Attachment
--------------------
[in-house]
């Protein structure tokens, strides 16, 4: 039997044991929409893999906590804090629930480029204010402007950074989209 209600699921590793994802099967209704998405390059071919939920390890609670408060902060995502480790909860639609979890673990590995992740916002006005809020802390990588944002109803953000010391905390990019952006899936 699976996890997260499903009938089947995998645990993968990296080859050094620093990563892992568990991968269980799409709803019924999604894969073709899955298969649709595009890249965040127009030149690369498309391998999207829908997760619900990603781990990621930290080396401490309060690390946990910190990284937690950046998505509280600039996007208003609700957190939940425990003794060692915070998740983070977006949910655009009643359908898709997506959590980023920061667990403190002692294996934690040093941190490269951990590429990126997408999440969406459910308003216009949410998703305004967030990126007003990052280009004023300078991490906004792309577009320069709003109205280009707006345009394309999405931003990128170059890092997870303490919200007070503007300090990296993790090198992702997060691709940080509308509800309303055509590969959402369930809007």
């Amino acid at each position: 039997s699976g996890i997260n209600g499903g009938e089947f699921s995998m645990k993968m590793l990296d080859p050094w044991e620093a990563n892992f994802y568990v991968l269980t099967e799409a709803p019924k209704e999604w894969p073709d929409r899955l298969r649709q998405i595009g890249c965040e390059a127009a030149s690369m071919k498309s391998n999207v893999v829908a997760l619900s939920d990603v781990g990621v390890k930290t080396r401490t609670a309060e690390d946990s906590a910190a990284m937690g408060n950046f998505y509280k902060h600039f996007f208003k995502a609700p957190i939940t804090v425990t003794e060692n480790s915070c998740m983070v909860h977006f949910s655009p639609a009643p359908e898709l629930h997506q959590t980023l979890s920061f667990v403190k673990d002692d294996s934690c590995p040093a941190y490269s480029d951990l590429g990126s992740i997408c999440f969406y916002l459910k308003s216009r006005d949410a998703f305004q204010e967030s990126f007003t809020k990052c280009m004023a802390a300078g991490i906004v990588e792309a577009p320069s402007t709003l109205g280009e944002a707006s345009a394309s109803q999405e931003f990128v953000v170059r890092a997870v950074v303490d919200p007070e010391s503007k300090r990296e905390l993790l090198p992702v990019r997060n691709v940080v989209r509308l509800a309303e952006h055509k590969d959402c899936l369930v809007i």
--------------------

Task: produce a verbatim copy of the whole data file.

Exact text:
[in-house]
């Protein structure tokens, strides 16, 4: 039997044991929409893999906590804090629930480029204010402007950074989209 209600699921590793994802099967209704998405390059071919939920390890609670408060902060995502480790909860639609979890673990590995992740916002006005809020802390990588944002109803953000010391905390990019952006899936 699976996890997260499903009938089947995998645990993968990296080859050094620093990563892992568990991968269980799409709803019924999604894969073709899955298969649709595009890249965040127009030149690369498309391998999207829908997760619900990603781990990621930290080396401490309060690390946990910190990284937690950046998505509280600039996007208003609700957190939940425990003794060692915070998740983070977006949910655009009643359908898709997506959590980023920061667990403190002692294996934690040093941190490269951990590429990126997408999440969406459910308003216009949410998703305004967030990126007003990052280009004023300078991490906004792309577009320069709003109205280009707006345009394309999405931003990128170059890092997870303490919200007070503007300090990296993790090198992702997060691709940080509308509800309303055509590969959402369930809007």
């Amino acid at each position: 039997s699976g996890i997260n209600g499903g009938e089947f699921s995998m645990k993968m590793l990296d080859p050094w044991e620093a990563n892992f994802y568990v991968l269980t099967e799409a709803p019924k209704e999604w894969p073709d929409r899955l298969r649709q998405i595009g890249c965040e390059a127009a030149s690369m071919k498309s391998n999207v893999v829908a997760l619900s939920d990603v781990g990621v390890k930290t080396r401490t609670a309060e690390d946990s906590a910190a990284m937690g408060n950046f998505y509280k902060h600039f996007f208003k995502a609700p957190i939940t804090v425990t003794e060692n480790s915070c998740m983070v909860h977006f949910s655009p639609a009643p359908e898709l629930h997506q959590t980023l979890s920061f667990v403190k673990d002692d294996s934690c590995p040093a941190y490269s480029d951990l590429g990126s992740i997408c999440f969406y916002l459910k308003s216009r006005d949410a998703f305004q204010e967030s990126f007003t809020k990052c280009m004023a802390a300078g991490i906004v990588e792309a577009p320069s402007t709003l109205g280009e944002a707006s345009a394309s109803q999405e931003f990128v953000v170059r890092a997870v950074v303490d919200p007070e010391s503007k300090r990296e905390l993790l090198p992702v990019r997060n691709v940080v989209r509308l509800a309303e952006h055509k590969d959402c899936l369930v809007i």